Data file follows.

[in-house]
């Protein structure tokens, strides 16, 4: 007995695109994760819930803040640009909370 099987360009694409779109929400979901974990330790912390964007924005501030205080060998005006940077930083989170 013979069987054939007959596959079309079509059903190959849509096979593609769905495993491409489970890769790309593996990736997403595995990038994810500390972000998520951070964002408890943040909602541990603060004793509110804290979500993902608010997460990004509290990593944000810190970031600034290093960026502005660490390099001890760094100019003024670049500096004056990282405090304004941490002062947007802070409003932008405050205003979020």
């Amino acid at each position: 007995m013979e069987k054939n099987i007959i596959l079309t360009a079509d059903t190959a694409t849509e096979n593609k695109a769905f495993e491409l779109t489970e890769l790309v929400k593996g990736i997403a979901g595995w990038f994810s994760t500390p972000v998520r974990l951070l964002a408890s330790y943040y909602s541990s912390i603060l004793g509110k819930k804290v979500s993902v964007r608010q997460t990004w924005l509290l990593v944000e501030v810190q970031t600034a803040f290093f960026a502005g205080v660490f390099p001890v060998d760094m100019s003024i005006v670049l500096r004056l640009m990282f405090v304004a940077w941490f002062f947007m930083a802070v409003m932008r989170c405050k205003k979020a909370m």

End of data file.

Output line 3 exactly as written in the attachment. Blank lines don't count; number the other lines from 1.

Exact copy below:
């Amino acid at each position: 007995m013979e069987k054939n099987i007959i596959l079309t360009a079509d059903t190959a694409t849509e096979n593609k695109a769905f495993e491409l779109t489970e890769l790309v929400k593996g990736i997403a979901g595995w990038f994810s994760t500390p972000v998520r974990l951070l964002a408890s330790y943040y909602s541990s912390i603060l004793g509110k819930k804290v979500s993902v964007r608010q997460t990004w924005l509290l990593v944000e501030v810190q970031t600034a803040f290093f960026a502005g205080v660490f390099p001890v060998d760094m100019s003024i005006v670049l500096r004056l640009m990282f405090v304004a940077w941490f002062f947007m930083a802070v409003m932008r989170c405050k205003k979020a909370m």